I realize that while I’ve been contributing to Mozilla since last July, I’m still quite new to a lot of the process and knowledge that more experienced developers take for granted. Therefore, I’m going to document the steps I’ve taken to increase my understanding and involvement in hopes that it generates some discussion on the best way to help new people get their bearings.
I find that one of the largest hurdles for getting involved in any project for me is lack of knowledge. You’ve got a source checkout, and you’ve got a problem to solve, but no idea where to start. If you’re courageous, you can start dipping into random files and window shopping until you find something that looks promising. However, this approach is inefficient. As I said, I really like to expand the breadth of my understanding as quickly as possible, so here are my patented steps to getting a better handle on the source tree:
- Subscribe to an RSS feed of commits
- Hang out in IRC channels
- Watch interesting Bugzilla users
The trick here is to have lots of information available for consumption, and to sample a wide variety of it. I read commit logs every morning, pick out entries that catch my attention and skim the commit. If I’m still interested, I’ll visit the original bug and read through its history. Through these actions, I am now in possession of:
- names of people involved in something I’m intrigued by
- locations in the tree of code that I’m interested in
- other information from the bug – components worth paying attention to, dependencies, blockers, etc
IRC channels are a great way to act sponge-like. Many diverse conversations on all sorts of interesting code-related topics occur in #developers, while more focused channels like #content and #static allow me to pick up new concepts and insights into the work that I’m currently doing. Furthermore, they’re points of contact for people who are usually happy to help out when I’ve got a question.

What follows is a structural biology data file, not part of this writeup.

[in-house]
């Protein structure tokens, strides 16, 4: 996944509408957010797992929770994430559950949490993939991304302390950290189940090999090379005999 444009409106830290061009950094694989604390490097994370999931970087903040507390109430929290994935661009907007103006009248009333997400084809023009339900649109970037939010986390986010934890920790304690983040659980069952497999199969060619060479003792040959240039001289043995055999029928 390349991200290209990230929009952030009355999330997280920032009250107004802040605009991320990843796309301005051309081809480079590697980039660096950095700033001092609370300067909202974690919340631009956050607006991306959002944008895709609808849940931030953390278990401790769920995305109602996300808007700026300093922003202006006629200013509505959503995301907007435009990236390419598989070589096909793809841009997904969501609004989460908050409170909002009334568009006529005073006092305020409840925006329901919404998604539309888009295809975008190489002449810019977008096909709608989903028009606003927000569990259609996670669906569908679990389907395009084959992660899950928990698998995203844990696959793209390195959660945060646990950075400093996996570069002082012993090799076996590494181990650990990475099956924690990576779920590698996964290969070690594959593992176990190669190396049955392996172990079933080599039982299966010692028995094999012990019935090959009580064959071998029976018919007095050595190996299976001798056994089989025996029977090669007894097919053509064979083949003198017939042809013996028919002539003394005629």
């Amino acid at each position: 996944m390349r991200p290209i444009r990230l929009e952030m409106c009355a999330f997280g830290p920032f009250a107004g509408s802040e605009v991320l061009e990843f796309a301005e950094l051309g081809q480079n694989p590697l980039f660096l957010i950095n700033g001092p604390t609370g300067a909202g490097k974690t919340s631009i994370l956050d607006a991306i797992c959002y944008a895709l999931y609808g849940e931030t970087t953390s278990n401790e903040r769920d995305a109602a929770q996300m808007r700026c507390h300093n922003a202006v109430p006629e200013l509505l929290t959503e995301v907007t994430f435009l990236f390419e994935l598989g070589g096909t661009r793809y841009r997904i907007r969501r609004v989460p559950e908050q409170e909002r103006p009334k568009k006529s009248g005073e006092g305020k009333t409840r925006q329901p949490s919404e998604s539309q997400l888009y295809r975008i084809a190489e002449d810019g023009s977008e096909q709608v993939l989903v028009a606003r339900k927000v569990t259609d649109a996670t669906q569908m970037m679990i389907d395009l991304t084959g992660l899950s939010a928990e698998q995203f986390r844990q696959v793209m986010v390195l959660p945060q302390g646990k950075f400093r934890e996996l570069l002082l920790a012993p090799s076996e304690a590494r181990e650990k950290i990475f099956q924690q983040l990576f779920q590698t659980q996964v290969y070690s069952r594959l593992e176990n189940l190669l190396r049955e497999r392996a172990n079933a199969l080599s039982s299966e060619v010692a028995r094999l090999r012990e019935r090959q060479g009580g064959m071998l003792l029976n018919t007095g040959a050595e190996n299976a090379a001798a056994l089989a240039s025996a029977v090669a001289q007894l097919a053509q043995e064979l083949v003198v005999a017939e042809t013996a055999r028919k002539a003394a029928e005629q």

Finally, Bugzilla is a goldmine of fascinating activity and information. When I started working on electrolysis, I realized that all of work I was interested in was clusted in the Core:IPC, so I set up an email watch on the QA contact for that component. Eventually, however, I wanted to diversify, so I began to follow specific users. Watching the activity of the polyglots of the project, those who dip in and out of every component is a great way to quickly become exposed to the wealth of work being done. There’s a downside to this: the more users you watch, the more intimidating your bugmail becomes. Today, I ended up receiving 270 emails over the course of one hour because roc decided to unassign himself from a crapload of bugs at the same time as a bunch of dependencies were added to some Jaegermonkey tracking bugs. However, I’ve become adept at quickly deciding whether a conversation thread is interesting to me or not, and these deluges are infrequent.
When it comes to learning about specific pieces of code that confuse me, I have another system. If it’s some fundamental concept that I need to grok (nsCOMPtr, ns*String, etc.), I turn to the faithful Google search: “mozilla X”, X being the unknown item, and 99% of the time the first result will be the relevant MDC page. If I’m more interested in quickly locating pieces of code, I pull out DXR and make use of its wonderful search limiters such as member: or derived:. If what I’m looking for is a piece of C or JS code, or simply isn’t indexed in DXR (m-c only), I haul out mxr and search there. If I do a few searches and can’t find what I’m looking for, it’s usually off to the friendly folk in #developers.
There’s one specific moment I remember from when I was starting out – my very first review. I’d submitted my first attempt at the typeaheadfind work, and to my horror, and email arrived with the subject “review denied.” I felt crushed. Reading through the review, I saw that many good points were made, but it was hard at first to shake the feeling that my code was simply not good enough. I’ve gotten better at accepting review- since then, but I feel that a simple change to the email subject (“review complete“) would go a long way to improving that user experience.
So that’s it, really. Through the application of these methods, I’ve gained enough knowledge to submit a bunch of patches, log some bugs, and start answering other people’s questions. It’s really just been a process of perseverance, asking the right questions, and making use of the correct tools.
Got a story? Please share! I’d love to hear how other people’s experiences differ.
Posted on March 2nd, 2010 by Josh Matthews
Filed under: mozilla